Archive for the ‘Majors & Minors’ Category
So you’ve taken our Careers and Major quiz. Now what?
It’s time to start exploring your options and making your results work for you.
We’ve reviewed how to go over your results and how the quiz can help you if you’re still a high school underclassman. But what if you’re a junior or senior who’s starting to think more seriously about the college application process? How can you make the most of your results?
Think About Which Majors You’ll Succeed In
Your parents may suggest you take up pre-med or pre-law, but these career paths aren’t for everyone. After you’ve taken the Careers and Majors quiz, see what majors interest you and what jobs they could lead to. Have you ever thought about majoring in fire science? What about homeland security? Cartography?
There are dozens of majors you may have never heard of, let alone considered. Keep an open mind and see what’s out there.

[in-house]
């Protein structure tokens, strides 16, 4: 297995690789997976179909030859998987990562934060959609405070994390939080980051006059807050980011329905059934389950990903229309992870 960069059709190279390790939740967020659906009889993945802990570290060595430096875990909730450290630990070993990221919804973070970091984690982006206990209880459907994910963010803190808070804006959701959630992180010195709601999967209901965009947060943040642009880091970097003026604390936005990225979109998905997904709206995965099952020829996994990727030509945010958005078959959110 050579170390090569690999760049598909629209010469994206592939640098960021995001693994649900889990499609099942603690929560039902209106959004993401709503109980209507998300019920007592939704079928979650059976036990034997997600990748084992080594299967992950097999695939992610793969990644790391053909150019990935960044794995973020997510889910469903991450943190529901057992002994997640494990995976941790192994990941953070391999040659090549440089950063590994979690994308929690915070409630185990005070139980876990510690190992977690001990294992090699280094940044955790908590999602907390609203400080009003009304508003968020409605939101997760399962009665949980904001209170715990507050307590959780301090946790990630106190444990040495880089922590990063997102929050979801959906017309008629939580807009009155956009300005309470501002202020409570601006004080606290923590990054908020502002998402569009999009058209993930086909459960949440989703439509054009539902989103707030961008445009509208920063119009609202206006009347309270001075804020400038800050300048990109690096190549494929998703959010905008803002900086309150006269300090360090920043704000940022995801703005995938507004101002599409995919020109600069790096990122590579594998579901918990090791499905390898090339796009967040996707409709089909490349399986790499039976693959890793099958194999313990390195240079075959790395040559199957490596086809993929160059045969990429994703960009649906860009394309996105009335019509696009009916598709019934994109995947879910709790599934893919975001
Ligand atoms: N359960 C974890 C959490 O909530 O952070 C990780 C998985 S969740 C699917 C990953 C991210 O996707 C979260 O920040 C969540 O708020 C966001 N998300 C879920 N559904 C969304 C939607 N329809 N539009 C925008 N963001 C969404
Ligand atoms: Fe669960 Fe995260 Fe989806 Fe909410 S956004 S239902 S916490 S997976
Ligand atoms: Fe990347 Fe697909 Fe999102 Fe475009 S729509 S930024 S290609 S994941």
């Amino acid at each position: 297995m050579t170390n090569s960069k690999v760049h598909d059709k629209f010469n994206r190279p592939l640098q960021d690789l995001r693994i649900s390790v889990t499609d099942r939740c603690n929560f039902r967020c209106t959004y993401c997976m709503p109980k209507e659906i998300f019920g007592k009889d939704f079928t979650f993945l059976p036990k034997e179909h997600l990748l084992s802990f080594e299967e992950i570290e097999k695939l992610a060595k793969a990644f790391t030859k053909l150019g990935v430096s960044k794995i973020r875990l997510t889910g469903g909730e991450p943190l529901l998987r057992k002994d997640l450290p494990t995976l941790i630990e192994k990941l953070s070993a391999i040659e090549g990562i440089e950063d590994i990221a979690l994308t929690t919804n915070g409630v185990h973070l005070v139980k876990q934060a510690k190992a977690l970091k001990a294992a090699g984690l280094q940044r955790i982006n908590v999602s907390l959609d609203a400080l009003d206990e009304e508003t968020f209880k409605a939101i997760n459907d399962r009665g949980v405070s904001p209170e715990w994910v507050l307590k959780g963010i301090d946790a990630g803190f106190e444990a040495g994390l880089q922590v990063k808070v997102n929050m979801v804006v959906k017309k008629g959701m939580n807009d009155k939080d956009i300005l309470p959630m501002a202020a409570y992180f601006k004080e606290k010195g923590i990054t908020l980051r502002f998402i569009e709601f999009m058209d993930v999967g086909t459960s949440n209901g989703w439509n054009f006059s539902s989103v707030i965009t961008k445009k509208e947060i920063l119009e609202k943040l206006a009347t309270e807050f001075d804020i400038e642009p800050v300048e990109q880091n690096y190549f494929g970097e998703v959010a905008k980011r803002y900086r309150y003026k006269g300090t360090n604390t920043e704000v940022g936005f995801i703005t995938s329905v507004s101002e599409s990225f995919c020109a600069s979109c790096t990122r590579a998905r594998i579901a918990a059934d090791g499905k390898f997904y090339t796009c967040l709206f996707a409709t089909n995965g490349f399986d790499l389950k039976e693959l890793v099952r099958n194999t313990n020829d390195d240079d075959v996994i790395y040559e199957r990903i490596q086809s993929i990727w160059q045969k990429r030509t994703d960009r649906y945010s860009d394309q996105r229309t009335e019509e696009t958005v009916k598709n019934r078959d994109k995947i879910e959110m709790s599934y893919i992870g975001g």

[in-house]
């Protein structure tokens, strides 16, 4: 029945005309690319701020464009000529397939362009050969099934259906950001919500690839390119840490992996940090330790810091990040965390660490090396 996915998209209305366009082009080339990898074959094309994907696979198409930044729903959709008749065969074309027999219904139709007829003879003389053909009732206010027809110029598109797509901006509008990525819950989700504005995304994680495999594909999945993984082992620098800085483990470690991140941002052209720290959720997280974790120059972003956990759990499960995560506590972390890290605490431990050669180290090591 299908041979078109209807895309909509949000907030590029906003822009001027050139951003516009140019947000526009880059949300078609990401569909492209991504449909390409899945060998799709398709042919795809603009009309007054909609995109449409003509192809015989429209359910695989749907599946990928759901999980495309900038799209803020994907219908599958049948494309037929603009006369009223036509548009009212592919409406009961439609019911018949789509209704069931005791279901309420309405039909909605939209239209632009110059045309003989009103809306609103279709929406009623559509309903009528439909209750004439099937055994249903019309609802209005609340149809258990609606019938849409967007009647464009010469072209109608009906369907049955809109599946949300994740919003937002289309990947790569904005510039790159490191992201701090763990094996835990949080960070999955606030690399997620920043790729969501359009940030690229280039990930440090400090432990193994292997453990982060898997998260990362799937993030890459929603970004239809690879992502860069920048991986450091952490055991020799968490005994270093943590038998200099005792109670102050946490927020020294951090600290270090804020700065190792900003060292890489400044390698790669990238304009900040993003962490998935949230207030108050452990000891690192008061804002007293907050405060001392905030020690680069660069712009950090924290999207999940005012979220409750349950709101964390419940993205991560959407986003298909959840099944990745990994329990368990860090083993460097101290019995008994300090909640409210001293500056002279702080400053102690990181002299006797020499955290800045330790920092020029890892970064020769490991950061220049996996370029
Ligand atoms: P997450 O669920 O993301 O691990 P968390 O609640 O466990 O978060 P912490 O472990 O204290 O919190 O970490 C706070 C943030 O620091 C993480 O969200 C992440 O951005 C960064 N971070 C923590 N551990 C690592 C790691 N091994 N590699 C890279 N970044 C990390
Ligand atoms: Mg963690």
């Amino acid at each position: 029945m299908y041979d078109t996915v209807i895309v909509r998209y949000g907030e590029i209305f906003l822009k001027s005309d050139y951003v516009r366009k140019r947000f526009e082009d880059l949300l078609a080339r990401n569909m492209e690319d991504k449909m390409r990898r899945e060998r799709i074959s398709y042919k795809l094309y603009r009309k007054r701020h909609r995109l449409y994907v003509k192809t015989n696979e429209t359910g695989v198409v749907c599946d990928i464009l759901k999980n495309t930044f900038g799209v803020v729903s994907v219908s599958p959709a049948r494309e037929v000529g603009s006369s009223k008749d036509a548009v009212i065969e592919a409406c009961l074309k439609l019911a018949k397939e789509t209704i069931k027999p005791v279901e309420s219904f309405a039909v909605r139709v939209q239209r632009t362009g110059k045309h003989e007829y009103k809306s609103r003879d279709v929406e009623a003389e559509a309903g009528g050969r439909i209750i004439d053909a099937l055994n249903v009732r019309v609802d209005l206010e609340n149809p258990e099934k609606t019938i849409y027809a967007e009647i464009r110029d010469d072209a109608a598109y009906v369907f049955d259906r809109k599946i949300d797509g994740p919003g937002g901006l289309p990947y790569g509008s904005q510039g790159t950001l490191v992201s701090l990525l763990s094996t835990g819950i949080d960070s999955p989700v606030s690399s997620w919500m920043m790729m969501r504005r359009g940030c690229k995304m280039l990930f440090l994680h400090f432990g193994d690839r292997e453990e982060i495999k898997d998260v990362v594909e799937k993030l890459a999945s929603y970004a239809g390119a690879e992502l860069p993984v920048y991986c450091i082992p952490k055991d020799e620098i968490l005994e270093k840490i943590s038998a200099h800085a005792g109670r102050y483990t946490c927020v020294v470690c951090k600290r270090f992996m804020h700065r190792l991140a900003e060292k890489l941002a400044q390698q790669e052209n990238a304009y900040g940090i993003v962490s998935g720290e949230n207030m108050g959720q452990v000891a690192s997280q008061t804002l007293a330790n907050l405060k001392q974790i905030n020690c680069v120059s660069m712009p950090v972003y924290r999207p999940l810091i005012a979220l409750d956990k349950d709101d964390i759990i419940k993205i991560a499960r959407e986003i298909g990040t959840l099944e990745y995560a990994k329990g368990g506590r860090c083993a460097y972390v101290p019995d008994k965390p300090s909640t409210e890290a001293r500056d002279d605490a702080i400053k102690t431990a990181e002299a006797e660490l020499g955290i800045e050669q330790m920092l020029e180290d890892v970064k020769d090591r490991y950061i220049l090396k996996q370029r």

Don’t set aside your own ambitions, though. Our results may not say you were born to be a veterinarian, but if there’s no doubt in your mind that’s something you want to pursue, go for it. The quiz can still help you see what areas you’ll thrive in, and could help you choose a minor.
Keep an Eye on Other Schools
You may already have a list of prospective colleges going – that’s great. Don’t discount other schools yet, though.
Expand your school search based on your Careers and Majors quiz results. You may find that a university you’ve never heard of before is the ideal fit. Keep adding colleges to your list. You never know if you’ll want to submit another application at the last minute.
image credit: wikihow.com